Her one offer resulted from an interview conducted in a single-wide trailer at the end of a dirt road (She could have skipped the high heels!). Property developer Randy Newman would pay her a salary of $12,000—not much for college graduate in the early eighties—to work as his sales agent and property manager for Woodland Shores Townhomes, his development under construction. The trailer would be her office. Jeanne accepted, never imagining that the move was her first step toward running her own enterprise, Newman-Dailey Resort Properties, now celebrating thirty years in business.
In 1983, with the economy emerging from a recession and interest rates hovering above 12 percent, resort property developers assumed big risks. “Those were the days when we’d build it and hope the buyers would come,” Jeanne says. “Now the plans are all on paper. We presell units and then the developers build.”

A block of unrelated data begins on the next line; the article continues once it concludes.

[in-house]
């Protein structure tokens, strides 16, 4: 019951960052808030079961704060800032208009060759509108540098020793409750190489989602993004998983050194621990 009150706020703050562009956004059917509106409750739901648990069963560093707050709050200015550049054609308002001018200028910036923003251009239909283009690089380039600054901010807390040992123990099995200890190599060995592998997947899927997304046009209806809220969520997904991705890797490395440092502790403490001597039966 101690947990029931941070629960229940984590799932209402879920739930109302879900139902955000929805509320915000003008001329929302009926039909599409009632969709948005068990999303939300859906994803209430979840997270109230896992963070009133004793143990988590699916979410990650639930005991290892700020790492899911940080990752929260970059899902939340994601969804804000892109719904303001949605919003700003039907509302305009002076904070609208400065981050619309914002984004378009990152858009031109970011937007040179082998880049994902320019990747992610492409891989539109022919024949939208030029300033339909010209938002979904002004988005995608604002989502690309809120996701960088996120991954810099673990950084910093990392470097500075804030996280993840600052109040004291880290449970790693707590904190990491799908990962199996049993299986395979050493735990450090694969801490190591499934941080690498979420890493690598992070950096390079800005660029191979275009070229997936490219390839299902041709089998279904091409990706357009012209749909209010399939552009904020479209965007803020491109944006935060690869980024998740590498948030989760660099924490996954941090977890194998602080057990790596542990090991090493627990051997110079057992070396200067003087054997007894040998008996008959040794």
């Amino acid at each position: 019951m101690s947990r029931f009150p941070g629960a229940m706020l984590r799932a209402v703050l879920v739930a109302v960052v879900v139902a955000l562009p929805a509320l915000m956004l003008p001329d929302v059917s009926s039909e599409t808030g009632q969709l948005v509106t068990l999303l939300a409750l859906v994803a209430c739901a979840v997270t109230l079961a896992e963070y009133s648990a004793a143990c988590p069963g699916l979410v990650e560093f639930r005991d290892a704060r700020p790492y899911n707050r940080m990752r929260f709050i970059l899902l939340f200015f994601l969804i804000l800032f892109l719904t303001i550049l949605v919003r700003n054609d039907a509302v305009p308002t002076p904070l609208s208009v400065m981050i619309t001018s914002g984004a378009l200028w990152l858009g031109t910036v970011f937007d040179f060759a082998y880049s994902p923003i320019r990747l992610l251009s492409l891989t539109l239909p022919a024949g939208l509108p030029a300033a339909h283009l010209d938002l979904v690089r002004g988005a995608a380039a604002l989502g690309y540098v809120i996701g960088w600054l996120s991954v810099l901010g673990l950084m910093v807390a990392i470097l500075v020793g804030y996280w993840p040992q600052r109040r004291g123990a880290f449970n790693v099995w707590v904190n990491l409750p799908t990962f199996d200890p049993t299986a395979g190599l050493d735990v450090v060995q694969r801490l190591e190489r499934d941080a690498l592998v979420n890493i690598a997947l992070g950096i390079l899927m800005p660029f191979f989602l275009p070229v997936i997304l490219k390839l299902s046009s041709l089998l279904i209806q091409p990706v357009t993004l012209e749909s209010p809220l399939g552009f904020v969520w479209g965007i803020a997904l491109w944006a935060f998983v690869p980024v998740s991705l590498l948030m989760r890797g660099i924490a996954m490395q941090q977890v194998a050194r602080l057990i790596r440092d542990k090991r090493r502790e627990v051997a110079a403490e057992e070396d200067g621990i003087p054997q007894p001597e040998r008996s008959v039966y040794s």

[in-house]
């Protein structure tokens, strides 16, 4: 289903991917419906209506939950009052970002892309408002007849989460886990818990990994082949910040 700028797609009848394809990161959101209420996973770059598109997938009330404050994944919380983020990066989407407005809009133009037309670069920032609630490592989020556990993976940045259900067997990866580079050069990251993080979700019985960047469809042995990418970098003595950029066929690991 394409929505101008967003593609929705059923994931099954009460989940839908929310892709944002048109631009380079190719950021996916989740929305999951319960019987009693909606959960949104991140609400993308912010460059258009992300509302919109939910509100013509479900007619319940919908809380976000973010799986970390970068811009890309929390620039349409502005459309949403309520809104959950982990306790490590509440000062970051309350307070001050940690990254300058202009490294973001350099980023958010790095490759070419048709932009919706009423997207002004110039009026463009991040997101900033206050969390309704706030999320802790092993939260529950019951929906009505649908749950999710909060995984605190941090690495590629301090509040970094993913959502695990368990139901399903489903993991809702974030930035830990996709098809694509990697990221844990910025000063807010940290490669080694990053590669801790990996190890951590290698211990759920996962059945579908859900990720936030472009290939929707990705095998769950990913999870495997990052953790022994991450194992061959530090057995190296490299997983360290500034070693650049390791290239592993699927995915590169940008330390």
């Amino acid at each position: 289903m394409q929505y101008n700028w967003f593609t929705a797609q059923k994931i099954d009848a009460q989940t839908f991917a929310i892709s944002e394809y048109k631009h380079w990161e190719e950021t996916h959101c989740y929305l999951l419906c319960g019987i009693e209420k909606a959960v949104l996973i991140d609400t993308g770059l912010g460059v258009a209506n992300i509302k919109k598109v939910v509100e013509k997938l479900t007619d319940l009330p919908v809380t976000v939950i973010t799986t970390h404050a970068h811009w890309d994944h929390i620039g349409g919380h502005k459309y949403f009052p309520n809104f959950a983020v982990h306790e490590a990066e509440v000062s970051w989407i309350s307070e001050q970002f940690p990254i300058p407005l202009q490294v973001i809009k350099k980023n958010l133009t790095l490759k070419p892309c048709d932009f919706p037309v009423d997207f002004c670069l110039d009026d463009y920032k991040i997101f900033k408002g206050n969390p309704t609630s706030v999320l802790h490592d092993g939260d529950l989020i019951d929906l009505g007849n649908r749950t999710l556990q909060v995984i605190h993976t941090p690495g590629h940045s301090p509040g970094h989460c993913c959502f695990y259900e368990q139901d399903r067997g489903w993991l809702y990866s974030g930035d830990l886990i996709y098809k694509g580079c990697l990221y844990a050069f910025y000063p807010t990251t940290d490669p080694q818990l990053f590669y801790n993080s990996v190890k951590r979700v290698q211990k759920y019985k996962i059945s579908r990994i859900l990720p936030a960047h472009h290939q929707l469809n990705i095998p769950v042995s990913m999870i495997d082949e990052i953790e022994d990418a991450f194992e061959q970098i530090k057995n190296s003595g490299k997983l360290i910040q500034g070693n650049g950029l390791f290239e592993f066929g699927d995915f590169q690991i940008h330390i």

Admitting she was naive about the industry and the relatively unknown Destin market, Jeanne dove into the business. She took charge of daily operations and earned her real estate license within six months. “Randy was more of a big-picture guy,” Jeanne explains, “not a go-to-the-office kind of person.” With Randy more focused on development, Jeanne also handled the bookkeeping, rentals, and housekeeping.
While an employee and later as her own boss, Jeanne never placed herself above certain jobs. “I could always go clean a unit myself to bring in extra income to cover business expenses,” she says. “Also, I knew if I had units to clean, then I’d obviously booked rental business.”
Admitting she was naive about the industry and the relatively unknown Destin market, Jeanne dove into the business. She took charge of daily operations and earned her real estate license within six months.